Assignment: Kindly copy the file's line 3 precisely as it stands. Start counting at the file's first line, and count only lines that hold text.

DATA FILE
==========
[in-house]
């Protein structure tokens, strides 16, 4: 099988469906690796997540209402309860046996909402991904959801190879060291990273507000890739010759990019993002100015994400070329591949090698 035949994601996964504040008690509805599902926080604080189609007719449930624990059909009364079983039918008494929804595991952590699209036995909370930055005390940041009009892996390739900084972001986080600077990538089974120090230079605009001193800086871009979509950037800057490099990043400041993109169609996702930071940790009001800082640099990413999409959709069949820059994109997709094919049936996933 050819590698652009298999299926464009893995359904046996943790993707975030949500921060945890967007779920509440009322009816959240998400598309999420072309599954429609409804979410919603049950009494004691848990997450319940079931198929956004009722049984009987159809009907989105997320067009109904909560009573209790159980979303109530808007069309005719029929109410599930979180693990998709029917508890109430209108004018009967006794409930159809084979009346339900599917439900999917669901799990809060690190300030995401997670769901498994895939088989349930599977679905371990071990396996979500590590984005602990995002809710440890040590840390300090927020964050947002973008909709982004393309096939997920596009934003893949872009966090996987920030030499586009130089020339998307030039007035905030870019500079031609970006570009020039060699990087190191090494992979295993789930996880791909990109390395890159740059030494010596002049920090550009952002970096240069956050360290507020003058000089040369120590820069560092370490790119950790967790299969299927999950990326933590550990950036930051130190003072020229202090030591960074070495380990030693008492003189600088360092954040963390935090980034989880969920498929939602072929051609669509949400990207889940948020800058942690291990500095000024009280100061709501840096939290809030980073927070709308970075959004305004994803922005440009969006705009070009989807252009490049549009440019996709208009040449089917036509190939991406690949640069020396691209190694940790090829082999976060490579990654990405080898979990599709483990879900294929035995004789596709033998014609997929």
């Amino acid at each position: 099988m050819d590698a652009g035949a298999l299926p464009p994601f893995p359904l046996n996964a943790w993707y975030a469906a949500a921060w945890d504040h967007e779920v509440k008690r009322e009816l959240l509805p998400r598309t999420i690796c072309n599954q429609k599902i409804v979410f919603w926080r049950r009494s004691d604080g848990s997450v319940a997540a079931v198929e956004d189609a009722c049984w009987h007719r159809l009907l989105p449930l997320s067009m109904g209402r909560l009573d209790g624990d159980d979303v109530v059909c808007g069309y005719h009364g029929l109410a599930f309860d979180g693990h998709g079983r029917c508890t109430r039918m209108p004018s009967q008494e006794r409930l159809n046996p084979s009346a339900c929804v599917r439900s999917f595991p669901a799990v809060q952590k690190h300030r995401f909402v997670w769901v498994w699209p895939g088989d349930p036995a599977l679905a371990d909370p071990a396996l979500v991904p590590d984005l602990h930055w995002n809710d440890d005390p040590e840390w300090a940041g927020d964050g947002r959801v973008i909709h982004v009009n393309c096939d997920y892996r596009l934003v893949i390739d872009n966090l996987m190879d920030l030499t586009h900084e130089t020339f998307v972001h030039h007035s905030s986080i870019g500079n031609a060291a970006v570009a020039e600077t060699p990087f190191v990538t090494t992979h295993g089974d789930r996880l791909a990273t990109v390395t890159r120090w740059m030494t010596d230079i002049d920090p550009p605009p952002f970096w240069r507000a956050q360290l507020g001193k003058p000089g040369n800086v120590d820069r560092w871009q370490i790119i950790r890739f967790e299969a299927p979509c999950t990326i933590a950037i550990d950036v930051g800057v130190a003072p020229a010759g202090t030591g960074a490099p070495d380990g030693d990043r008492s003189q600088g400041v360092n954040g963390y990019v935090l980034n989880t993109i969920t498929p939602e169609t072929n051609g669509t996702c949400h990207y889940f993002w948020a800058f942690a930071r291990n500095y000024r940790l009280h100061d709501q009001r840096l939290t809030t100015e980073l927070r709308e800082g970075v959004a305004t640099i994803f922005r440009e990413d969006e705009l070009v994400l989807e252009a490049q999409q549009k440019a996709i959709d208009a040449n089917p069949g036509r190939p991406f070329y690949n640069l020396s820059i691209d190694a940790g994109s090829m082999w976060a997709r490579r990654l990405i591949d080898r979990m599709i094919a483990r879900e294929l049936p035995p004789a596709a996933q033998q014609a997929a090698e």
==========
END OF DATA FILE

């Amino acid at each position: 099988m050819d590698a652009g035949a298999l299926p464009p994601f893995p359904l046996n996964a943790w993707y975030a469906a949500a921060w945890d504040h967007e779920v509440k008690r009322e009816l959240l509805p998400r598309t999420i690796c072309n599954q429609k599902i409804v979410f919603w926080r049950r009494s004691d604080g848990s997450v319940a997540a079931v198929e956004d189609a009722c049984w009987h007719r159809l009907l989105p449930l997320s067009m109904g209402r909560l009573d209790g624990d159980d979303v109530v059909c808007g069309y005719h009364g029929l109410a599930f309860d979180g693990h998709g079983r029917c508890t109430r039918m209108p004018s009967q008494e006794r409930l159809n046996p084979s009346a339900c929804v599917r439900s999917f595991p669901a799990v809060q952590k690190h300030r995401f909402v997670w769901v498994w699209p895939g088989d349930p036995a599977l679905a371990d909370p071990a396996l979500v991904p590590d984005l602990h930055w995002n809710d440890d005390p040590e840390w300090a940041g927020d964050g947002r959801v973008i909709h982004v009009n393309c096939d997920y892996r596009l934003v893949i390739d872009n966090l996987m190879d920030l030499t586009h900084e130089t020339f998307v972001h030039h007035s905030s986080i870019g500079n031609a060291a970006v570009a020039e600077t060699p990087f190191v990538t090494t992979h295993g089974d789930r996880l791909a990273t990109v390395t890159r120090w740059m030494t010596d230079i002049d920090p550009p605009p952002f970096w240069r507000a956050q360290l507020g001193k003058p000089g040369n800086v120590d820069r560092w871009q370490i790119i950790r890739f967790e299969a299927p979509c999950t990326i933590a950037i550990d950036v930051g800057v130190a003072p020229a010759g202090t030591g960074a490099p070495d380990g030693d990043r008492s003189q600088g400041v360092n954040g963390y990019v935090l980034n989880t993109i969920t498929p939602e169609t072929n051609g669509t996702c949400h990207y889940f993002w948020a800058f942690a930071r291990n500095y000024r940790l009280h100061d709501q009001r840096l939290t809030t100015e980073l927070r709308e800082g970075v959004a305004t640099i994803f922005r440009e990413d969006e705009l070009v994400l989807e252009a490049q999409q549009k440019a996709i959709d208009a040449n089917p069949g036509r190939p991406f070329y690949n640069l020396s820059i691209d190694a940790g994109s090829m082999w976060a997709r490579r990654l990405i591949d080898r979990m599709i094919a483990r879900e294929l049936p035995p004789a596709a996933q033998q014609a997929a090698e």